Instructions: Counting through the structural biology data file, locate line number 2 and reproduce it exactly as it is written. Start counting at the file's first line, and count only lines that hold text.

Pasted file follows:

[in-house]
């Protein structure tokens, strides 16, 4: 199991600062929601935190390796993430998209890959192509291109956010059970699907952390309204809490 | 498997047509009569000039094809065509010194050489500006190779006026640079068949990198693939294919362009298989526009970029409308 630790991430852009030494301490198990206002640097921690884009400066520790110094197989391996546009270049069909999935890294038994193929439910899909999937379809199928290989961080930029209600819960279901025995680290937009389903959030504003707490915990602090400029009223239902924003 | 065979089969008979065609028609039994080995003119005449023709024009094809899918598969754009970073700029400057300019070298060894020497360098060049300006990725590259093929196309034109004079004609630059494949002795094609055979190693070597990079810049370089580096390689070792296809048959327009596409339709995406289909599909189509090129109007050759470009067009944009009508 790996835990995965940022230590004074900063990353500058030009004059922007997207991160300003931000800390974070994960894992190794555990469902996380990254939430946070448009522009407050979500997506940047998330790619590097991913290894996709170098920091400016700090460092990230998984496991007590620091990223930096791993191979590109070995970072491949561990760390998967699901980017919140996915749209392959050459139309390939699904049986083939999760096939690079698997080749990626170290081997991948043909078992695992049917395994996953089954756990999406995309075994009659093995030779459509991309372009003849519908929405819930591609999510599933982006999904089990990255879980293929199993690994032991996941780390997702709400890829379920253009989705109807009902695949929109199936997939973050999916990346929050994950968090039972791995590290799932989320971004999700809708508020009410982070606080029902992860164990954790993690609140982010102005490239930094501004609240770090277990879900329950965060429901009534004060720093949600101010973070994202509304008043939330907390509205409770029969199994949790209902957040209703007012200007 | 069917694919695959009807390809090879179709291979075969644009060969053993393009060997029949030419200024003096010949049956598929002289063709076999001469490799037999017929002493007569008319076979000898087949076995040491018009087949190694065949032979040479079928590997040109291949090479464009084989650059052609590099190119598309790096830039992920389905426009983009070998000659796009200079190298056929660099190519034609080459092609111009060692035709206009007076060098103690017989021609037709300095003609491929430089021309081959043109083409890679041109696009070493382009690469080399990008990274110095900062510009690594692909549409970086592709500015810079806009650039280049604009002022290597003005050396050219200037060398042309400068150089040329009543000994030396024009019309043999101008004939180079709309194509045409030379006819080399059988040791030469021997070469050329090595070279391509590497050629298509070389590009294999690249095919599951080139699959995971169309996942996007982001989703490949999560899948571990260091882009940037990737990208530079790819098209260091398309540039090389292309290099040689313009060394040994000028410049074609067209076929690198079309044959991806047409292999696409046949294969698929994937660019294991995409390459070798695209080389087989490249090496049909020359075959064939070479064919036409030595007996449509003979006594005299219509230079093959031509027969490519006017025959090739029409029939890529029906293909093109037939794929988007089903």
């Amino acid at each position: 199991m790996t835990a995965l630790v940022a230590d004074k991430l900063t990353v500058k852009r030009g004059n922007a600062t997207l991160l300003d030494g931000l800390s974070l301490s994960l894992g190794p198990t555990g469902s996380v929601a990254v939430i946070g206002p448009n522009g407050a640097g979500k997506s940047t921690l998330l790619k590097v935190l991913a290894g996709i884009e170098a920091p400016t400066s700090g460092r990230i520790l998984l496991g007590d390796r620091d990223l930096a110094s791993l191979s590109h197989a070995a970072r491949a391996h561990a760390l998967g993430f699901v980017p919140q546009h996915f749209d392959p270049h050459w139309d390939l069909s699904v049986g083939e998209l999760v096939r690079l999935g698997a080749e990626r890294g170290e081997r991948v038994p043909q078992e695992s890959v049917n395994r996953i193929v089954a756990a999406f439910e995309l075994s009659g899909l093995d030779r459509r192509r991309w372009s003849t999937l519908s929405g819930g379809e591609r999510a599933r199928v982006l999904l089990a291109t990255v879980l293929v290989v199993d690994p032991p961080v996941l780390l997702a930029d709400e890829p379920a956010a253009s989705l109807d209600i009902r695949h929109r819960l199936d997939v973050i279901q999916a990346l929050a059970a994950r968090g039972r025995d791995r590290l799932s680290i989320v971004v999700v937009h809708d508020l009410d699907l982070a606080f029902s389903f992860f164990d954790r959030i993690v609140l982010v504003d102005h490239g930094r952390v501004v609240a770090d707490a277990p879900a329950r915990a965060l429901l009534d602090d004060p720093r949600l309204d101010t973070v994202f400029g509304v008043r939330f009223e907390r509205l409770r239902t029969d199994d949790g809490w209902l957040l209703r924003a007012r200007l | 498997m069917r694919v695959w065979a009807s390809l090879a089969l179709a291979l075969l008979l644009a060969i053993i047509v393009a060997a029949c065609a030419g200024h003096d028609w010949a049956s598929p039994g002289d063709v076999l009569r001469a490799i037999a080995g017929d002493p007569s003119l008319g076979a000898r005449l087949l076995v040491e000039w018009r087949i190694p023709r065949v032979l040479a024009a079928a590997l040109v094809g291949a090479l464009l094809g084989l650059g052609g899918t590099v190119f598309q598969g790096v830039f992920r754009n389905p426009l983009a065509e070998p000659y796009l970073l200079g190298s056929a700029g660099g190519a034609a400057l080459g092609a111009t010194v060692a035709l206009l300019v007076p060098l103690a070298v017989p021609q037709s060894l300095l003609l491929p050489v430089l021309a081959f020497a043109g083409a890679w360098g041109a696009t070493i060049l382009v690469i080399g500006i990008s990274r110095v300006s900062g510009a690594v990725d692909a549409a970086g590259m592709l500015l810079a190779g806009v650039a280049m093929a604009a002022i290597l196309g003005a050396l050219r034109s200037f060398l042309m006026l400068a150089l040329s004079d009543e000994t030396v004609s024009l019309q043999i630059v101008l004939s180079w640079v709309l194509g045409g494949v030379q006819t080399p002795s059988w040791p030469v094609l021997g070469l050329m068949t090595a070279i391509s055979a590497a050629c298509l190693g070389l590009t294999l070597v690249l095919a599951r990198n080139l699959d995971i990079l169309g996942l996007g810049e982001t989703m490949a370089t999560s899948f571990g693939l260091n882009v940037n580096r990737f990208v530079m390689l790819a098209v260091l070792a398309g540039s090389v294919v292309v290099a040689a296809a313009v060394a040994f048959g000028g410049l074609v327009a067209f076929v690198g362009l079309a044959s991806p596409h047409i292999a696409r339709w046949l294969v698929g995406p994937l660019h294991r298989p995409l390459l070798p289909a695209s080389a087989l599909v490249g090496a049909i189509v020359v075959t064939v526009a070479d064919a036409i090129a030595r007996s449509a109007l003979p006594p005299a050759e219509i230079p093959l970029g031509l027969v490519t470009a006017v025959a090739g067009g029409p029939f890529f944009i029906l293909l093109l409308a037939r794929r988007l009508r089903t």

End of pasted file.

């Protein structure tokens, strides 16, 4: 199991600062929601935190390796993430998209890959192509291109956010059970699907952390309204809490 | 498997047509009569000039094809065509010194050489500006190779006026640079068949990198693939294919362009298989526009970029409308 630790991430852009030494301490198990206002640097921690884009400066520790110094197989391996546009270049069909999935890294038994193929439910899909999937379809199928290989961080930029209600819960279901025995680290937009389903959030504003707490915990602090400029009223239902924003 | 065979089969008979065609028609039994080995003119005449023709024009094809899918598969754009970073700029400057300019070298060894020497360098060049300006990725590259093929196309034109004079004609630059494949002795094609055979190693070597990079810049370089580096390689070792296809048959327009596409339709995406289909599909189509090129109007050759470009067009944009009508 790996835990995965940022230590004074900063990353500058030009004059922007997207991160300003931000800390974070994960894992190794555990469902996380990254939430946070448009522009407050979500997506940047998330790619590097991913290894996709170098920091400016700090460092990230998984496991007590620091990223930096791993191979590109070995970072491949561990760390998967699901980017919140996915749209392959050459139309390939699904049986083939999760096939690079698997080749990626170290081997991948043909078992695992049917395994996953089954756990999406995309075994009659093995030779459509991309372009003849519908929405819930591609999510599933982006999904089990990255879980293929199993690994032991996941780390997702709400890829379920253009989705109807009902695949929109199936997939973050999916990346929050994950968090039972791995590290799932989320971004999700809708508020009410982070606080029902992860164990954790993690609140982010102005490239930094501004609240770090277990879900329950965060429901009534004060720093949600101010973070994202509304008043939330907390509205409770029969199994949790209902957040209703007012200007 | 069917694919695959009807390809090879179709291979075969644009060969053993393009060997029949030419200024003096010949049956598929002289063709076999001469490799037999017929002493007569008319076979000898087949076995040491018009087949190694065949032979040479079928590997040109291949090479464009084989650059052609590099190119598309790096830039992920389905426009983009070998000659796009200079190298056929660099190519034609080459092609111009060692035709206009007076060098103690017989021609037709300095003609491929430089021309081959043109083409890679041109696009070493382009690469080399990008990274110095900062510009690594692909549409970086592709500015810079806009650039280049604009002022290597003005050396050219200037060398042309400068150089040329009543000994030396024009019309043999101008004939180079709309194509045409030379006819080399059988040791030469021997070469050329090595070279391509590497050629298509070389590009294999690249095919599951080139699959995971169309996942996007982001989703490949999560899948571990260091882009940037990737990208530079790819098209260091398309540039090389292309290099040689313009060394040994000028410049074609067209076929690198079309044959991806047409292999696409046949294969698929994937660019294991995409390459070798695209080389087989490249090496049909020359075959064939070479064919036409030595007996449509003979006594005299219509230079093959031509027969490519006017025959090739029409029939890529029906293909093109037939794929988007089903």